IBIA reports 31% rise in cases of suspicious betting in Q3 2020
The International Betting Integrity Association (IBIA) reported 76 cases of suspicious betting to the relevant authorities during the third quarter (Q3) of 2020.
The total is 31% higher than the 58 alerts in Q2 2020 and 52% higher than the 50 alerts in Q3 2019.
The Q3 2020 alerts covered seven sports: 25 cases in football, 25 tennis, 14 eSports, 7 table tennis, 2 basketball, 2 bowls and 1 in cricket.
A total of 195 alerts have been reported during Q1-3 2020.
Khalid Ali, CEO of IBIA, said: “As anticipated, there has been an increase in suspicious betting alerts with the return of many sports during the quarter. IBIA’s figures also reflect a growing membership – we have announced four new members so far this year and further announcements are imminent – which in turn increases the association’s global betting market monitoring coverage. IBIA will continue to work closely with key stakeholders on betting integrity issues and also in related areas such sports data collation and customer dispute resolution.”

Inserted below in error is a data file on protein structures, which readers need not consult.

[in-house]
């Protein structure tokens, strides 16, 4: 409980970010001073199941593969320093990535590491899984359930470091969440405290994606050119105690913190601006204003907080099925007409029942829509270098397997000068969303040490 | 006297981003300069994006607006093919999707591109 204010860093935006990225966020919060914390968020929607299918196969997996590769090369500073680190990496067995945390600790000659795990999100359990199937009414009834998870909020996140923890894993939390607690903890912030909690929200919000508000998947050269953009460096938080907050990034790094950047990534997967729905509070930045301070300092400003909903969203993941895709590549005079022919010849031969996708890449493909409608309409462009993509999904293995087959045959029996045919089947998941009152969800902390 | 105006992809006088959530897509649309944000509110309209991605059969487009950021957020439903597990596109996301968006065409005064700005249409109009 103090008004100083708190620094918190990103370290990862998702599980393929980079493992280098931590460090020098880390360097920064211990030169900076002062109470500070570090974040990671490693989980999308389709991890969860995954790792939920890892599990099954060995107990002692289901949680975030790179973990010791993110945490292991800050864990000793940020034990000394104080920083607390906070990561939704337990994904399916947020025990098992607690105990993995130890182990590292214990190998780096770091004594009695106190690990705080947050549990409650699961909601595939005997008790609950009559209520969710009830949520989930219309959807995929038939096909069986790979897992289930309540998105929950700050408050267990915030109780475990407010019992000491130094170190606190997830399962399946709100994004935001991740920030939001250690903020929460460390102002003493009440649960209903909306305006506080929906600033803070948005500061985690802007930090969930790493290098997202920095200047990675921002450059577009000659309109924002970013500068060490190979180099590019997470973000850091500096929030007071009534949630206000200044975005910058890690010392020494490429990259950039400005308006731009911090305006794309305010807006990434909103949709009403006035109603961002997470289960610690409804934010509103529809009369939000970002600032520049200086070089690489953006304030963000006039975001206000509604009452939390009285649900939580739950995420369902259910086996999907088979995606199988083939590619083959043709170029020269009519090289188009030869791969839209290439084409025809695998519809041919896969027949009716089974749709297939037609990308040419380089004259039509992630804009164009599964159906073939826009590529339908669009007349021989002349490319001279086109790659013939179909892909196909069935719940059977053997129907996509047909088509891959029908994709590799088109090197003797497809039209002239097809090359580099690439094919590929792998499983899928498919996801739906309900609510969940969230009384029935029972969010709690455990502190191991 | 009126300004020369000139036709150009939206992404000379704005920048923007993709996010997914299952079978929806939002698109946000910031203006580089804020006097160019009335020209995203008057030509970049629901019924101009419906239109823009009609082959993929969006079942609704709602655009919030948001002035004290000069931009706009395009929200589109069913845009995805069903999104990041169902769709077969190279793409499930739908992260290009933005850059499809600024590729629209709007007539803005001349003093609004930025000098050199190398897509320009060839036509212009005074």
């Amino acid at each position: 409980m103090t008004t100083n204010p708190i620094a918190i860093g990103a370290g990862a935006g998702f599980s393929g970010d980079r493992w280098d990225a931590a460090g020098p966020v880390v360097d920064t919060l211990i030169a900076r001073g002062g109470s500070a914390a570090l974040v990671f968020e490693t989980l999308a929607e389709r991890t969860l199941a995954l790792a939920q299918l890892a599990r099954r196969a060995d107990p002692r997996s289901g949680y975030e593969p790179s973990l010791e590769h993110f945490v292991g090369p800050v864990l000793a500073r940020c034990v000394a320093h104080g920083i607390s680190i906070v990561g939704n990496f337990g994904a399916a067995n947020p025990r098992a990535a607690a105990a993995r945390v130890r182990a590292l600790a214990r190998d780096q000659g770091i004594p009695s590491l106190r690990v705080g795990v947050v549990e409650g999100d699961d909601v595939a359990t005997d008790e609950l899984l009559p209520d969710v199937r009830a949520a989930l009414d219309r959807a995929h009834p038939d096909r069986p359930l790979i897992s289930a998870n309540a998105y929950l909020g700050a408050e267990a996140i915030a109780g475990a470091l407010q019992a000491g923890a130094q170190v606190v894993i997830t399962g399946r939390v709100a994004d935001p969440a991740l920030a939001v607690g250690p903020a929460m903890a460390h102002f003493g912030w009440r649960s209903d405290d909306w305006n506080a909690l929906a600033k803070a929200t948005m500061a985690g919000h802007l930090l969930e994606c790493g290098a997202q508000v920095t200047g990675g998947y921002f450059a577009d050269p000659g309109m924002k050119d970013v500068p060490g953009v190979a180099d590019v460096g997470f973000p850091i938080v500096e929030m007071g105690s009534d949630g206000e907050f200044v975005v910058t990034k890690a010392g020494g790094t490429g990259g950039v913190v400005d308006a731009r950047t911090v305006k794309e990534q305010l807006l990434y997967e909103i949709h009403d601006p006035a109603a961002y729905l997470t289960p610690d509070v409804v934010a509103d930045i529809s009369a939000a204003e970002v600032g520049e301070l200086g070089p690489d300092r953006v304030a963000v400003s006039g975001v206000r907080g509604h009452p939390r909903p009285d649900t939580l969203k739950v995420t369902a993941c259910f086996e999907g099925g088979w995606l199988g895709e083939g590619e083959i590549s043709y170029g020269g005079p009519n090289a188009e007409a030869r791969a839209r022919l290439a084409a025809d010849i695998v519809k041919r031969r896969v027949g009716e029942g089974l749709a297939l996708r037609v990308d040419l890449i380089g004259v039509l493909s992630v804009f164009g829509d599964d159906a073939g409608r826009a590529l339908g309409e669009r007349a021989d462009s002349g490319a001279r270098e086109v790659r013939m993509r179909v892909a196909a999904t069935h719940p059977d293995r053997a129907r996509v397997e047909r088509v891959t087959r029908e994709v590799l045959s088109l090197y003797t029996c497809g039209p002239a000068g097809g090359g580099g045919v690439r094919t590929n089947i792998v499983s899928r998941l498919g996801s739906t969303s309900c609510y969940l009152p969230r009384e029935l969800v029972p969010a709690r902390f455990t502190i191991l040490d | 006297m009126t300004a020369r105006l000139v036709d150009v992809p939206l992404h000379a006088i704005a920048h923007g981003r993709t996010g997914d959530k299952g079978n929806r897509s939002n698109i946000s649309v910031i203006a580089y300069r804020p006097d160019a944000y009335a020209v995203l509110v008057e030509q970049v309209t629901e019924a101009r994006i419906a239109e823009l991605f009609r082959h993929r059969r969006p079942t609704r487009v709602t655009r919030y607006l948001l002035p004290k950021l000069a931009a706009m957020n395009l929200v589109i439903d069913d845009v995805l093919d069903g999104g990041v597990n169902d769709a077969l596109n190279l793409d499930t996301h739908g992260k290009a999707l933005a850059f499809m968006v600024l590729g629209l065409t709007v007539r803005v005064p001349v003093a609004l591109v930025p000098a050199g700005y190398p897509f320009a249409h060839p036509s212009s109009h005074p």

Other key data for Q3 2020:
- 66 – the percentage of alerts in Q3 on football and tennis
- 34 – number of alerts on sporting events taking place in Europe (15 Asia, 12 North America, 1 South America and 14 with no specific country of origin; the latter relates to eSports)
- 23 – number of countries the Q3 alerts covered
The International Betting Integrity Association is the leading global voice on integrity for the licensed betting industry.It’s run by operators for operators, protecting its members from corruption through collective action.
Its monitoring and alert platform is a highly effective anticorruption tool that detects and reports suspicious activity on its members’ betting markets.
The association has longstanding information sharing partnerships with leading sports and gambling regulators to utilise its data and prosecute corruption. It represents the sector at high-level policy discussion forums such as the IOC, UN, Council of Europe and European Commission